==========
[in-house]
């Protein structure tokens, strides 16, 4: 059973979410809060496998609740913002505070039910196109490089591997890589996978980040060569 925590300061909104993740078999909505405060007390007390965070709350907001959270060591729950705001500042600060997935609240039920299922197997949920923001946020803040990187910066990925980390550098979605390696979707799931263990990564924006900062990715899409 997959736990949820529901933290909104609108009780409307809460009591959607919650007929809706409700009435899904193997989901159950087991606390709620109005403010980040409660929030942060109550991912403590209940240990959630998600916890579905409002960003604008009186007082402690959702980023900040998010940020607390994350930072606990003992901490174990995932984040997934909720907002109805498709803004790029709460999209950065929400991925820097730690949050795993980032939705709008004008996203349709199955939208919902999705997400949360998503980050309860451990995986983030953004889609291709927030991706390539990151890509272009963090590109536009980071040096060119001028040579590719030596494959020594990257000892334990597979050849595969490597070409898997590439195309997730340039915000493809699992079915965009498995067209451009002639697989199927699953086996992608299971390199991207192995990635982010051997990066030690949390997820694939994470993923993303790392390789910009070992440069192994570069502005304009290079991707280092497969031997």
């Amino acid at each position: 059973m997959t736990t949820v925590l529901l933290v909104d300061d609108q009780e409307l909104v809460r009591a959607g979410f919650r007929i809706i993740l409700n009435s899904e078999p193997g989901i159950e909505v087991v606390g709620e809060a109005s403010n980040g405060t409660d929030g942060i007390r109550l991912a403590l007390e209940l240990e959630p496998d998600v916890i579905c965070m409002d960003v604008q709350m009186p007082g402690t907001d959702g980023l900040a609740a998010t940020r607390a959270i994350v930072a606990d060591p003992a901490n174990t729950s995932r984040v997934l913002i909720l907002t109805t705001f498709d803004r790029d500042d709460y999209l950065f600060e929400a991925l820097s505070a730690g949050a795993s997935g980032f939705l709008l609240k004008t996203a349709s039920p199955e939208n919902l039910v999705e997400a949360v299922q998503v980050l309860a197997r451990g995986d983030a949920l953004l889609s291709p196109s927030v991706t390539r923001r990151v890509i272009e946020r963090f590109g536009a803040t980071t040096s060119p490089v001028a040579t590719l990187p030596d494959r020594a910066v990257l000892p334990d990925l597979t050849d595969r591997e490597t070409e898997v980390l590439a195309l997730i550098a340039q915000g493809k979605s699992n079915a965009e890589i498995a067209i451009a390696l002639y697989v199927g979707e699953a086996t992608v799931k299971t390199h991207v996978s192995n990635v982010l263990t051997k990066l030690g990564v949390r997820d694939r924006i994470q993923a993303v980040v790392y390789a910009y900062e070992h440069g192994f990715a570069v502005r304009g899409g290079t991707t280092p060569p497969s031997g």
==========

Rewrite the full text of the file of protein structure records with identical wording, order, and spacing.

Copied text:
[in-house]
């Protein structure tokens, strides 16, 4: 059973979410809060496998609740913002505070039910196109490089591997890589996978980040060569 925590300061909104993740078999909505405060007390007390965070709350907001959270060591729950705001500042600060997935609240039920299922197997949920923001946020803040990187910066990925980390550098979605390696979707799931263990990564924006900062990715899409 997959736990949820529901933290909104609108009780409307809460009591959607919650007929809706409700009435899904193997989901159950087991606390709620109005403010980040409660929030942060109550991912403590209940240990959630998600916890579905409002960003604008009186007082402690959702980023900040998010940020607390994350930072606990003992901490174990995932984040997934909720907002109805498709803004790029709460999209950065929400991925820097730690949050795993980032939705709008004008996203349709199955939208919902999705997400949360998503980050309860451990995986983030953004889609291709927030991706390539990151890509272009963090590109536009980071040096060119001028040579590719030596494959020594990257000892334990597979050849595969490597070409898997590439195309997730340039915000493809699992079915965009498995067209451009002639697989199927699953086996992608299971390199991207192995990635982010051997990066030690949390997820694939994470993923993303790392390789910009070992440069192994570069502005304009290079991707280092497969031997």
């Amino acid at each position: 059973m997959t736990t949820v925590l529901l933290v909104d300061d609108q009780e409307l909104v809460r009591a959607g979410f919650r007929i809706i993740l409700n009435s899904e078999p193997g989901i159950e909505v087991v606390g709620e809060a109005s403010n980040g405060t409660d929030g942060i007390r109550l991912a403590l007390e209940l240990e959630p496998d998600v916890i579905c965070m409002d960003v604008q709350m009186p007082g402690t907001d959702g980023l900040a609740a998010t940020r607390a959270i994350v930072a606990d060591p003992a901490n174990t729950s995932r984040v997934l913002i909720l907002t109805t705001f498709d803004r790029d500042d709460y999209l950065f600060e929400a991925l820097s505070a730690g949050a795993s997935g980032f939705l709008l609240k004008t996203a349709s039920p199955e939208n919902l039910v999705e997400a949360v299922q998503v980050l309860a197997r451990g995986d983030a949920l953004l889609s291709p196109s927030v991706t390539r923001r990151v890509i272009e946020r963090f590109g536009a803040t980071t040096s060119p490089v001028a040579t590719l990187p030596d494959r020594a910066v990257l000892p334990d990925l597979t050849d595969r591997e490597t070409e898997v980390l590439a195309l997730i550098a340039q915000g493809k979605s699992n079915a965009e890589i498995a067209i451009a390696l002639y697989v199927g979707e699953a086996t992608v799931k299971t390199h991207v996978s192995n990635v982010l263990t051997k990066l030690g990564v949390r997820d694939r924006i994470q993923a993303v980040v790392y390789a910009y900062e070992h440069g192994f990715a570069v502005r304009g899409g290079t991707t280092p060569p497969s031997g």